3. We are attacked because the jihad hates democracy: a blatant lie. The jihad loves democracy in majority Muslim countries. We’re the one’s actively opposing it. It’s a power game, just like almost every war in history. Rome used to get attacked on every side too, in response to its predominance. It comes with the territory.

4. Saudi Arabia is our friend and ally. Right. The global jihad is a Wahhabist one run by Saudis, using mosques funded by the Saudi government as operational centers. Better invade Iraq. By this logic, we should have invaded Franco’s Spain in response to Hitler’s overrunning Europe.

There are two possibilities. One is that the Bush gang bears more strategic resemblance to Clousaeu than to Clausewitz. The second is that it is blatantly and knowingly deceiving the American people about the war that it has unconstitutionally signed them up for. Bane, with all due respect, which is the case?

The charade plays out

From the Star Tribune: By a single vote, the South Dakota Senate today killed a bill that would have banned almost all abortions in the state. The bill, which almost certainly would have been challenged in court as unconstitutional, had passed both the House and Senate earlier, but Gov. Mike Rounds issued a “form veto,” asking that some of the bill’s language be clarified. The Senate, which had passed the original bill on an 18-15 vote, rejected the revised measure today by 18-17…. Earlier today, the House easily approved Rounds’ proposed changes, which were designed to keep current state abortion restrictions in place if the new law was challenged in court, as expected. That vote was 54-16.

Rep. Matt McCaulley, a Sioux Falls Republican who wrote the bill with help from the Thomas More Law Center in Ann Arbor, Mich., had hoped the strict law might reach the U.S. Supreme Court and be used to overturn the court’s historic 1973 Roe v. Wade decision legalizing abortion. Some legislators with long records of opposing abortion lined up against the bill, however, fearing that a court challenge could backfire and further entrench the Roe decision.

I hate this sort of fake pragmatism. The notion that you can’t do the right thing – what you publicly state you believe to be the right thing – because someone might do the wrong thing down the road, is repugnant. Perhaps this entire affair wasn’t just a ritualized form of political kabuki designed to placate the anti-abortion majority in the state while not actually doing anything, in which case we should see the original ban back soon. I’m not optimistic, though. Isn’t it interesting to see how something that everyone supposedly supports somehow can’t make its way through the legislature, while things that everyone supposedly opposes, such as tax increases, often do.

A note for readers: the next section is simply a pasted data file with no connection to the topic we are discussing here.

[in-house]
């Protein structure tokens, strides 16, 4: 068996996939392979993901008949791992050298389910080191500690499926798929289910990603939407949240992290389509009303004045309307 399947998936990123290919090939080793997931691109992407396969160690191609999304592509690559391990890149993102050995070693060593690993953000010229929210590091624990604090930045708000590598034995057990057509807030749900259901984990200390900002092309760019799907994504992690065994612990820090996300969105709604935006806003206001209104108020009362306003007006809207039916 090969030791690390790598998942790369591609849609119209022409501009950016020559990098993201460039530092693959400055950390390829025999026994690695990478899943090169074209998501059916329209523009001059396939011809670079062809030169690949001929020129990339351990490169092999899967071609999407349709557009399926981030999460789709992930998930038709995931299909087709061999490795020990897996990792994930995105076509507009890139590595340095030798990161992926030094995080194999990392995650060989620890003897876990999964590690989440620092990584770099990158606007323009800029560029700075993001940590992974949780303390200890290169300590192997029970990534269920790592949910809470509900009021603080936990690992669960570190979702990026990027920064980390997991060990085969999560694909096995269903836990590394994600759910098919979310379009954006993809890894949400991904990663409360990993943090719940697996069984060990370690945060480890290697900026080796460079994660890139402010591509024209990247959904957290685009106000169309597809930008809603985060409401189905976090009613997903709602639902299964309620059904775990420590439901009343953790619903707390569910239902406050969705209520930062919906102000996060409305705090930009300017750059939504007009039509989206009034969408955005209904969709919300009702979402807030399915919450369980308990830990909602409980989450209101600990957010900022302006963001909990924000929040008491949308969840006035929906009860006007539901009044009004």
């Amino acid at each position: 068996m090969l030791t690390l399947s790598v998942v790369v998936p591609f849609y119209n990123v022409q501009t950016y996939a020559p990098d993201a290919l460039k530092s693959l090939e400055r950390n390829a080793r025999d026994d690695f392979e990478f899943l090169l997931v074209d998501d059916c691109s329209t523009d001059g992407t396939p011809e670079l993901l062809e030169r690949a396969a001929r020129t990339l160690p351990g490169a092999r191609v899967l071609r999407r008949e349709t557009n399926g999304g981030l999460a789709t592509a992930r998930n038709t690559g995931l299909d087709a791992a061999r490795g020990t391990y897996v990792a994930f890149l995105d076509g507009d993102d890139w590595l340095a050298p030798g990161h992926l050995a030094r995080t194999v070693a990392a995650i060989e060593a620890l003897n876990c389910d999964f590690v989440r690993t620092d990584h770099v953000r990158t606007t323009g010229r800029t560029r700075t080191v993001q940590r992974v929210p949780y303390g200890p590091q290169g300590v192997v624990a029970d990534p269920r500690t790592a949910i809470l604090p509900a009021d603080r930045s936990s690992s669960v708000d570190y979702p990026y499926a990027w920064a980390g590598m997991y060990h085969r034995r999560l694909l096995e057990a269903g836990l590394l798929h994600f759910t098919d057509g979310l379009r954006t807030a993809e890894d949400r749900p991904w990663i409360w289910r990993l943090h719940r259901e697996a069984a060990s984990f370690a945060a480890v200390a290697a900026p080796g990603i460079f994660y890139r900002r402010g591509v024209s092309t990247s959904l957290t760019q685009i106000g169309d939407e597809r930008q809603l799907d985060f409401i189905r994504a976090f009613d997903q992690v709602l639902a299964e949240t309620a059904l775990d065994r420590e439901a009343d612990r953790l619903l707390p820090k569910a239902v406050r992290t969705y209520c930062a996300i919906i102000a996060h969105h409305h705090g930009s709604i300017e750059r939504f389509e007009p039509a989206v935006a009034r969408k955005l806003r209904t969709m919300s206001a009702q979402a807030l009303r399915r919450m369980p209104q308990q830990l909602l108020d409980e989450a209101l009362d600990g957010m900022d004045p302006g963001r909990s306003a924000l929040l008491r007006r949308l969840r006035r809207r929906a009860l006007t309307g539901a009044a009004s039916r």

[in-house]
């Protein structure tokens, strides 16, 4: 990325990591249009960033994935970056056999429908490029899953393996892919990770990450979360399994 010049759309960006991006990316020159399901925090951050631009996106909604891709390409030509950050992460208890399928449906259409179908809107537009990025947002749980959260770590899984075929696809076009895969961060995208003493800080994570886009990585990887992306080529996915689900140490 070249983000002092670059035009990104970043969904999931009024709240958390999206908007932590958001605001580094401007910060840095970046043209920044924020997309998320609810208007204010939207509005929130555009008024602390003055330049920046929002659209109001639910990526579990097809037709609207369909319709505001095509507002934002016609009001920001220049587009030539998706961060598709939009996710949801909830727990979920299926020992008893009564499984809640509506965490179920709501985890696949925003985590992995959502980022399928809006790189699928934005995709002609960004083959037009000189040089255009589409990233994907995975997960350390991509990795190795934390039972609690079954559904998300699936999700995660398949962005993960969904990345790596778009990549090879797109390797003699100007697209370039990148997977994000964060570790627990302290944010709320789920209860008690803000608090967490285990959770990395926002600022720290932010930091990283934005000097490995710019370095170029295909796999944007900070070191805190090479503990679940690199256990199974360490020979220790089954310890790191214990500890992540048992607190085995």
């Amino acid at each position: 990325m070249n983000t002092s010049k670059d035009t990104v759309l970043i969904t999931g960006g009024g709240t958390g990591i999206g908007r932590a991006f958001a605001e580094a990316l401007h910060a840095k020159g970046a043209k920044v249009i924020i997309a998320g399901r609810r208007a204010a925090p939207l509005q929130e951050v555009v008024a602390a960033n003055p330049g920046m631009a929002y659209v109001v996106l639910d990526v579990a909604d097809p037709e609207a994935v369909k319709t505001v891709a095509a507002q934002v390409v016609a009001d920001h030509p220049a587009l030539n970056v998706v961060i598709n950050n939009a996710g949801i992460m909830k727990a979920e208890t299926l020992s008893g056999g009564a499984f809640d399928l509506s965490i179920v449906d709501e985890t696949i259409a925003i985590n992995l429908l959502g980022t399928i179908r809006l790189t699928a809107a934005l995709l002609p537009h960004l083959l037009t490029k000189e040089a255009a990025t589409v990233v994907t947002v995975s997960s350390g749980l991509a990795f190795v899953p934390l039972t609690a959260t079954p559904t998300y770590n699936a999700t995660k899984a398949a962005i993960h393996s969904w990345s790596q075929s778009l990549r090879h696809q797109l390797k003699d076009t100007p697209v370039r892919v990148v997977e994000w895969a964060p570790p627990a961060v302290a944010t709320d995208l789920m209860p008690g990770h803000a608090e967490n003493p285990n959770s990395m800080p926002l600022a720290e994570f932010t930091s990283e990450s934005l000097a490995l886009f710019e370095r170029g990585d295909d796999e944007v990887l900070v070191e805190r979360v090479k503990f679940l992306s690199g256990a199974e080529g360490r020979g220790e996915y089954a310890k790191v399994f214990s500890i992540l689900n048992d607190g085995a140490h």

I wonder what the justices have to do before the politicians are willing to consider reining them in. Declare George Delano dictator-for-life? Institute Islamic law? Personally cuckold every politician in the country?

The politics of force

In 1996, Osama bin Laden declared war on the United States. As near as I can tell, no one noticed. Now, every Republican will tell you at the drop of the hat that we must blindly support George Delano because “we are at war”, despite the fact that the only two enemies that the president has selected for us have been defeated. And this, of course, while ignoring the Constitution he is sworn to uphold.

Never trust a dissembler; they’re often worse than the outright liars. Congressional authorizations of the use of force against Afghanistan and Iraq do not mean that war has been declared against a third party. George Delano’s defenders dismiss this as mere semantics, which is stupid because that reduces the entire Constitution to mere semantics. It’s especially absurd coming from those who wish to make a flap about Jean Francois’ bizarre distinction between “more” and “foreign” leaders. The purpose for a declaration of war, and one coming from Congress, not the president, is not semantic, it is to ensure that the people are fully behind a martial effort that will require time, sacrifice and loss.

A mere use of force, on the other hand, can be portrayed as something that can be done easily, on the cheap, and without requiring anyone to sacrifice anything except a few hundred unfortunate parents who probably aren’t from the social class that matters anyhow. The 21-year old idiot son of a rich CEO here in Minnesota was front-page news when he managed to get himself killed by an Italian after mistakingly invading the guy’s property at 4:30 in the morning; the son of a farmer killed in Iraq the same week didn’t merit the same coverage.